Archive for November, 2010
This year I gave the traditional Apple’s MacRuby talk at RubyConf.
My presentation focused on 2 axis:
- What’s new since last RubyConf
- Show some examples of how fun it is to hack with MacRuby
MacRuby is currently at version 0.7.1 and version 0.8 is in preparation.
Since last new a lot of things happened, here is a quick summary:
- Cocoa dev is now considered stable. Apple gave its seal of approval, most of the bugs are fixed and it’s currently used on production projects and some apps were even submitted to the Mac App Store.
- Ahead of Time compilation. This is quite a major improvement with many repercussions. Being to compile your Ruby source code means faster boot time and source obfuscation. Two major things to consider when you want to ship a desktop app.
- Debugger. MacRuby now ships with its own debugger. Of course you can still use GDB and DTrace, but MacRuby’s debugger is really easy to use and very powerful.
- Grand Central Dispatch support and wrapper API. Having to manage threads can be hard for both developers and for the machines having to run the developer code. GCD is an abstraction layer allowing developers to only focus on business logic without having to worry about the underlying details if you don’t want to. The end result is an optimum use of all the cores available on a machine and truly concurrent code. Two important notions when writing desktop apps.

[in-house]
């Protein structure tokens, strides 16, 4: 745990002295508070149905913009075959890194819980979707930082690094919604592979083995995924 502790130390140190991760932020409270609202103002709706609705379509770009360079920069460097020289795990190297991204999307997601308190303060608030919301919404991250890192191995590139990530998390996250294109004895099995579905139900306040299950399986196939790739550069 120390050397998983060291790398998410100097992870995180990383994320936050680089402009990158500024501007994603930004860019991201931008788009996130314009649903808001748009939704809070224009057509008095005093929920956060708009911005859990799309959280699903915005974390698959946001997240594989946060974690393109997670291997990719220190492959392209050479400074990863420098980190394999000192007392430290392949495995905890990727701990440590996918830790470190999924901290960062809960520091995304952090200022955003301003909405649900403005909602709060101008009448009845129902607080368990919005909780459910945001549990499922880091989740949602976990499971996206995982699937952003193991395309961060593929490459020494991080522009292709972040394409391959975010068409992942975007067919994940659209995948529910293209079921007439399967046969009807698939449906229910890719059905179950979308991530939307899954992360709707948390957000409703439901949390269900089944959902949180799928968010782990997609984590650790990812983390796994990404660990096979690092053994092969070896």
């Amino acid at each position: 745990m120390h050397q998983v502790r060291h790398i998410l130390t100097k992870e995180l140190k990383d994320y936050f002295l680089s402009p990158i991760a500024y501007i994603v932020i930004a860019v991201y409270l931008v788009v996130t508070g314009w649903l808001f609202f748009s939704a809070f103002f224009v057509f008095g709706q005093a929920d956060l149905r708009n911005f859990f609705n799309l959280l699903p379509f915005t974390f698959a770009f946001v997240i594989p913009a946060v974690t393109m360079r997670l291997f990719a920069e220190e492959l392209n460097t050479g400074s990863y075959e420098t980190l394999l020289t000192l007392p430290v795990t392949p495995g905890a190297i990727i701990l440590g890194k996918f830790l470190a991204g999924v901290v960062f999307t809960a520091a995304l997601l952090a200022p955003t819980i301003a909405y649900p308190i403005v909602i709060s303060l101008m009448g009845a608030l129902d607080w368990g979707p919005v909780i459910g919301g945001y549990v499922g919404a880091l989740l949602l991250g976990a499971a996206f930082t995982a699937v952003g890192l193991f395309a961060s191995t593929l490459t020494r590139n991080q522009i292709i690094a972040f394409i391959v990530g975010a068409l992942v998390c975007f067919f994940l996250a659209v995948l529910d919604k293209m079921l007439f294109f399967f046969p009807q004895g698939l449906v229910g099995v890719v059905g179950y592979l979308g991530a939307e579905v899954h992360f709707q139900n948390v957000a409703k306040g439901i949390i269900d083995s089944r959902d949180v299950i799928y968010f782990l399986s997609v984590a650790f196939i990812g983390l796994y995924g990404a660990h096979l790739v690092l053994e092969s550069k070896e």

- ControlTower – A webserver for Rack apps written in MacRuby and using GCD for concurrency.
- New rewritten and more efficient dispatcher. Practically that means that the dispatcher is now thread safe with a per thread cache.
- RegExp lib switch from Oniguruma to ICU. This was quite a big change and it was required because Oniguruma isn’t thread safe and while C Ruby uses a Global Interpreter Lock. MacRuby on the other hand uses native POSIX threads running on their own non-locking, reentrant VM making thread safety critical.
- More solid foundations – Some key classes we rewritten to improve performance and flexibility.
- Support for C blocks – Objective-C has been supporting C blocks for a while and some Cocoa APIs require the use of blocks. MacRuby now allows you to use Ruby blocks and to pass them as C blocks. (new BridgeSupport required)
- Sandboxing – For safety reasons, MacRuby allows you to now sandbox your applications. You can restrict your app from doing some potential dangerous things such as writing to disk, calling the system, accessing internet etc…
- Mac App Store – This is not something done by the MacRuby team. But it directly affects MacRuby developers wanting to distribute their applications. Think about the exposure that you can app can have. Even if you have a web app, you can use WebKit to wrap it up, hook up a notification, add to that a local backup solution and geo location. Brilliant way to provide an even better user experience and better product exposure. All that really easily if you already know Ruby.
To give an idea of what can be done I showed some code samples hopefully showing the cool hacking things one can play with:
- The first demo shows how to use the speech recognizer. The example is really sample you speak the name of someone and his/her picture shows up on screen. Just a few lines of code and you can start screaming commands to your TV to get it to change channel.
- The second demo is an extremely simple Gowala client using CoreLocation. Yes, Mac desktop and laptops support geo location.
- Another example of what you do is a sample letting you import all your twitter followers to your address book.
- You can also use some of the low level OS features such as the Tokenizer. The next example showed how to extend Ruby and use a C function to detect the language of a string.
Basically, MacRuby is now mature and it’s time for hackers and people trying to get exposure to give it a try.